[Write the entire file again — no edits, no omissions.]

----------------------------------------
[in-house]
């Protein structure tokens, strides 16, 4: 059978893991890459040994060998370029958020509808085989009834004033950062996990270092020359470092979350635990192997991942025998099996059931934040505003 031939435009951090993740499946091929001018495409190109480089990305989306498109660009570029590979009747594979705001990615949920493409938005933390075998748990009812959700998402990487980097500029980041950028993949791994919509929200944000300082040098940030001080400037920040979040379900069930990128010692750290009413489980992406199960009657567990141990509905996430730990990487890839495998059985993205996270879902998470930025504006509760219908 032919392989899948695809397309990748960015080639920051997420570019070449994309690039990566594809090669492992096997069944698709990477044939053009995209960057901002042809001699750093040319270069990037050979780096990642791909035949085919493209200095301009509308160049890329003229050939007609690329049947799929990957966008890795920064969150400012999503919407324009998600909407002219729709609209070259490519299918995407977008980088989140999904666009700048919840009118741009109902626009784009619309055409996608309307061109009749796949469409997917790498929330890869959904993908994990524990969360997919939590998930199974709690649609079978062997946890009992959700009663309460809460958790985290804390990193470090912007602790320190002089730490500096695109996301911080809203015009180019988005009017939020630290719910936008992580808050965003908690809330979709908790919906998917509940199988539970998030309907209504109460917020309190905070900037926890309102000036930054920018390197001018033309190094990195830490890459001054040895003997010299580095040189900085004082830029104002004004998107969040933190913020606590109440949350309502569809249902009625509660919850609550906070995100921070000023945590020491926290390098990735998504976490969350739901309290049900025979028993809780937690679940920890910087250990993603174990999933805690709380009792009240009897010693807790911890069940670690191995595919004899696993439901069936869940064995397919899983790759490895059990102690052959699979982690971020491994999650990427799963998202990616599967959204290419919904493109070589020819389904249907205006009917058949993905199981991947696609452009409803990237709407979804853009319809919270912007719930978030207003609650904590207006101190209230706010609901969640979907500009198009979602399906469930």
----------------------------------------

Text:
[in-house]
């Protein structure tokens, strides 16, 4: 059978893991890459040994060998370029958020509808085989009834004033950062996990270092020359470092979350635990192997991942025998099996059931934040505003 031939435009951090993740499946091929001018495409190109480089990305989306498109660009570029590979009747594979705001990615949920493409938005933390075998748990009812959700998402990487980097500029980041950028993949791994919509929200944000300082040098940030001080400037920040979040379900069930990128010692750290009413489980992406199960009657567990141990509905996430730990990487890839495998059985993205996270879902998470930025504006509760219908 032919392989899948695809397309990748960015080639920051997420570019070449994309690039990566594809090669492992096997069944698709990477044939053009995209960057901002042809001699750093040319270069990037050979780096990642791909035949085919493209200095301009509308160049890329003229050939007609690329049947799929990957966008890795920064969150400012999503919407324009998600909407002219729709609209070259490519299918995407977008980088989140999904666009700048919840009118741009109902626009784009619309055409996608309307061109009749796949469409997917790498929330890869959904993908994990524990969360997919939590998930199974709690649609079978062997946890009992959700009663309460809460958790985290804390990193470090912007602790320190002089730490500096695109996301911080809203015009180019988005009017939020630290719910936008992580808050965003908690809330979709908790919906998917509940199988539970998030309907209504109460917020309190905070900037926890309102000036930054920018390197001018033309190094990195830490890459001054040895003997010299580095040189900085004082830029104002004004998107969040933190913020606590109440949350309502569809249902009625509660919850609550906070995100921070000023945590020491926290390098990735998504976490969350739901309290049900025979028993809780937690679940920890910087250990993603174990999933805690709380009792009240009897010693807790911890069940670690191995595919004899696993439901069936869940064995397919899983790759490895059990102690052959699979982690971020491994999650990427799963998202990616599967959204290419919904493109070589020819389904249907205006009917058949993905199981991947696609452009409803990237709407979804853009319809919270912007719930978030207003609650904590207006101190209230706010609901969640979907500009198009979602399906469930």